Bob Schaffer is currently the only Republican running for the open U.S. Senate seat in 2008 (Sen. Wayne Allard is retiring), and Rep. Mark Udall is the only Democrat on the ticket thus far. Neither Schaffer or Udall are likely to face a primary challenge, which means they are free to begin the run to the middle as they court unaffiliated voters and moderate Democrats and Republicans.
Why move to the middle? Because that’s where you win. We’ve seen from the last two election cycles in Colorado that the statewide candidates who win are the moderates. Democrats Ken Salazar and Bill Ritter both ran as moderate Democrats, and both defeated candidates who were considered to be diehard conservatives (Pete Coors and Bob Beauprez, respectively). Colorado is a moderate state, with voter registration numbers fairly evenly divided among Democrats, Republicans and Unaffiliated voters, and voters have spoken repeatedly that they don’t want a liberal Democrat or a conservative Republican at the top of the ticket.
Udall is a much more liberal Democrat than either Salazar or Ritter, but he’s been careful recently to paint himself as more of a moderate (for example, check out his opinion column in The Denver Post on the Iraq war).
Schaffer, on the other hand, has chosen a different tactic. Take a look at this letter signed by Bob that appears on the front page of his Web site:
Republicans have lost elections because our leaders have not been bold enough in proposing innovative solutions in Washington and have drifted from our long-held claim to the mantle of fiscal responsibility. You can’t credibly propose earmark reform, for example, while simultaneously authorizing spending on bridges to nowhere.
We have to reestablish our credibility because Republicans terribly mishandled the ethical lapses of a few Congressmen in their ranks who should have been expeditiously and forcefully removed by their own party. Republicans have not fought hard enough for children and public-education reform, especially in the inner city where the need has reached crisis status.
We have lost elections because Republicans have not effectively communicated to the American people why our sons and daughters are being asked to fight and win a war that many Democrats in Congress and their friends in the press would prefer America lose.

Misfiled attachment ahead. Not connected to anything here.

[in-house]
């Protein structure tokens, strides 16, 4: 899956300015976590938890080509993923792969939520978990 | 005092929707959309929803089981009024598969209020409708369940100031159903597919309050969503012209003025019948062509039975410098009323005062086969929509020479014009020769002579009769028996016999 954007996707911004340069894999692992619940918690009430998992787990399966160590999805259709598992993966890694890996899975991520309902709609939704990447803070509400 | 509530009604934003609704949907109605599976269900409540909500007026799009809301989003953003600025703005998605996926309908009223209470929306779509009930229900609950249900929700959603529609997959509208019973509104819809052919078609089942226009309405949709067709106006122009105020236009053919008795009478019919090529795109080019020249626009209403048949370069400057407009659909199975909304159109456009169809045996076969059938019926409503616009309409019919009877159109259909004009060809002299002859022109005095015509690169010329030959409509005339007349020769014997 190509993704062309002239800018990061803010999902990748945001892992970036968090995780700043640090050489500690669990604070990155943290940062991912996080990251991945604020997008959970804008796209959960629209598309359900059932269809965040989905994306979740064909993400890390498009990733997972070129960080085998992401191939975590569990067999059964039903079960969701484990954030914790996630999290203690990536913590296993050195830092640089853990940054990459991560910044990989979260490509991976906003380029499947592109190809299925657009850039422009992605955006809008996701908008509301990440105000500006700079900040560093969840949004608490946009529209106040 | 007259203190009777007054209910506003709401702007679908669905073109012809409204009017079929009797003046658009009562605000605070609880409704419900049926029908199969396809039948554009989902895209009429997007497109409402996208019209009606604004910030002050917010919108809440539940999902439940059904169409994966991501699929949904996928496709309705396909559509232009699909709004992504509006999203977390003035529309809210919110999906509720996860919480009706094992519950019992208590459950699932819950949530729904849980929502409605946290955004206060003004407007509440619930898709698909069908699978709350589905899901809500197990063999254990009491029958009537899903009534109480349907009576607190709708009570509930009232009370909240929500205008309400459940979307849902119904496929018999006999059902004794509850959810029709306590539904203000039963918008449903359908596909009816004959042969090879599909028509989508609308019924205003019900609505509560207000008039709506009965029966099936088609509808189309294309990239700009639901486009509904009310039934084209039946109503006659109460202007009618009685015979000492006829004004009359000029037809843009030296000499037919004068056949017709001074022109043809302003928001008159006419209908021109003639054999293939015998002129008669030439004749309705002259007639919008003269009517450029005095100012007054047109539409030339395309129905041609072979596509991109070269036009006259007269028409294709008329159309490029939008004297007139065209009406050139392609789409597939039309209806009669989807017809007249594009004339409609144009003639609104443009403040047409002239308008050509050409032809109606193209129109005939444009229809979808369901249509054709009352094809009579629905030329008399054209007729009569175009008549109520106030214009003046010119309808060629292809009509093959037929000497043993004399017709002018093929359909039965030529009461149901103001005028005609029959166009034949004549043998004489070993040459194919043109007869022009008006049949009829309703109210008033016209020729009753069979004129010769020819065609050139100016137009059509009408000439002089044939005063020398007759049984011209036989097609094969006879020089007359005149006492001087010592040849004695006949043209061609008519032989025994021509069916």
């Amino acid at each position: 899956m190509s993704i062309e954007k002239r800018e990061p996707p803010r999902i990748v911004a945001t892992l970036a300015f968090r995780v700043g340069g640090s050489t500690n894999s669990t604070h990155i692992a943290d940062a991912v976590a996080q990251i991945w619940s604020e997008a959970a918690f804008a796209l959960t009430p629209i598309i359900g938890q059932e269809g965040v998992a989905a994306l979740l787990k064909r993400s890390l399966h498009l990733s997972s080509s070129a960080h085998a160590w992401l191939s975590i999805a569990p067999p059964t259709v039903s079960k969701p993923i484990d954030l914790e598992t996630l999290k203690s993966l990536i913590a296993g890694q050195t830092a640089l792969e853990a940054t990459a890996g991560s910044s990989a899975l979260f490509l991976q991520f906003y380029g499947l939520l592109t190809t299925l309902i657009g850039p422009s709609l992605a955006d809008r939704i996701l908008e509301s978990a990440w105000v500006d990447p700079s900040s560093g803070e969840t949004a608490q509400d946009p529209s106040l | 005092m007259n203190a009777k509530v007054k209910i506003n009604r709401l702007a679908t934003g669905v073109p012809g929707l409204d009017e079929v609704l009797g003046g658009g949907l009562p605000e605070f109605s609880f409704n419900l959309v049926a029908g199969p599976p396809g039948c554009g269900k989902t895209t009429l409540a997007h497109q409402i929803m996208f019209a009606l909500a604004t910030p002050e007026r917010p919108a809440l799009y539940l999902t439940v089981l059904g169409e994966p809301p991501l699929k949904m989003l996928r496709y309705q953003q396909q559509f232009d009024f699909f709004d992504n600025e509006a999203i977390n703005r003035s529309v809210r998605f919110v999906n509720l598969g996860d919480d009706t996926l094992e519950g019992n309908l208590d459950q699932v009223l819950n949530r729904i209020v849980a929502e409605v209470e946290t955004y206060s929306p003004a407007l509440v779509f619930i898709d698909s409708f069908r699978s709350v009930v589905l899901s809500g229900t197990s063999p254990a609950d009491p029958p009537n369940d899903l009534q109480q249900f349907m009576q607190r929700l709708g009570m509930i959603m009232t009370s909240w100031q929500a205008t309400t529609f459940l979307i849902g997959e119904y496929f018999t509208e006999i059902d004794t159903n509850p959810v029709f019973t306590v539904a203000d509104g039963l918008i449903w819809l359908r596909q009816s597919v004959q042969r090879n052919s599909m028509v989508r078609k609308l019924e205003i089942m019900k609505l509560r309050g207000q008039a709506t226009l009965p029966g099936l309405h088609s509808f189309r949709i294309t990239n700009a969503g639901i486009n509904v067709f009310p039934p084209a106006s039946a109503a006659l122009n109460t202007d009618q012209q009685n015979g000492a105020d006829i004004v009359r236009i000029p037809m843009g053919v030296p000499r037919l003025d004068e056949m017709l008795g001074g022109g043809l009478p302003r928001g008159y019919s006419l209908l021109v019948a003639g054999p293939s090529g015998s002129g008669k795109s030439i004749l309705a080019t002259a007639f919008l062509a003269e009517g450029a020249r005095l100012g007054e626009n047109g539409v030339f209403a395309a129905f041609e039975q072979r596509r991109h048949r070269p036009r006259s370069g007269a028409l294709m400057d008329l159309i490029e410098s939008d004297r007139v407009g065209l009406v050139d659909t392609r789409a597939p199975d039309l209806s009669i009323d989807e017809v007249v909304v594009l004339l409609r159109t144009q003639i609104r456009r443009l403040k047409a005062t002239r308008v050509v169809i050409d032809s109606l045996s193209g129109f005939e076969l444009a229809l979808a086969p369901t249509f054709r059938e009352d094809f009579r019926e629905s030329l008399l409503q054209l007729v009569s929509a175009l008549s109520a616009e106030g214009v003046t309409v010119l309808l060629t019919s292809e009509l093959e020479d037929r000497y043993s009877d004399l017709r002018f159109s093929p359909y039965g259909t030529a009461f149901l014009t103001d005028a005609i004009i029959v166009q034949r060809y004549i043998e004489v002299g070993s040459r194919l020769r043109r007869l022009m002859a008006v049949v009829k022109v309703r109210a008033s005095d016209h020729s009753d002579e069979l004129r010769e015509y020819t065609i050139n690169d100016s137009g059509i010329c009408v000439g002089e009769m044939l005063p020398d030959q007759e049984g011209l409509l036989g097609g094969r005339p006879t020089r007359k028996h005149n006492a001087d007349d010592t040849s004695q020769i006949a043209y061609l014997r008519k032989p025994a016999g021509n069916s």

But after just five months of taking control in Colorado and with Harry Reid and Nancy Pelosi running the U.S. Congress, it is clear the activist-Democrat leaders are overreaching. They are trying to swing Colorado and the country in an unfamiliar direction – cutting family income, increasing regulation, hurting the economy and retreating from the very real threats to national security.
These are some of the reasons I’ve decided to run for the United States Senate. I’ll campaign on common-sense, reform-oriented themes that will offer sharp contrast to the agenda of the Reid/Pelosi government.
You’ll notice the frequent use of the “we” pronoun, but he doesn’t mean all of us. By “we,” Schaffer means conservative Republicans. He’s not talking about what’s best for everyone in the country, or even for everyone in Colorado. No, Schaffer wants you to know that he’s running for the U.S. Senate because of what is best for conservative Republicans.
That’s swell, but somebody better tell Bob that it is the moderate voter, particularly the Unaffiliated moderate voter, who is going to decide the winner of the 2008 U.S. Senate race. To conservative Republicans, Schaffer might be the greatest thing since sliced Democrats, but why would you tell the other 3/4 of the voters that you really don’t care about them? Schaffer was going to get the conservative vote anyway, and he isn’t facing a primary where he needs to shore up the base.
Schaffer’s rhetoric is so over-the-top, in fact, that it doesn’t really even make sense. He calls Nancy Pelosi and Harry Reid “activist-Democrat leaders,” taking a line from the conservative talking point on “activist judges.” But isn’t the point of being in congress to be an activist? What is Schaffer saying by comparing himself to an “activist-Democrat”? That if you elect him, he won’t do anything?
If I were a Republican worried about my party’s ability to hold onto its Senate seat, this would really worry me. What would concern me isn’t so much what Schaffer is saying, but that he didn’t think it was a problem to be saying it. Schaffer isn’t running for Senator of the Republican Party â€“ he’s running for Senator from Colorado. If he doesn’t know the difference, Udall is going to win this race without much trouble at all.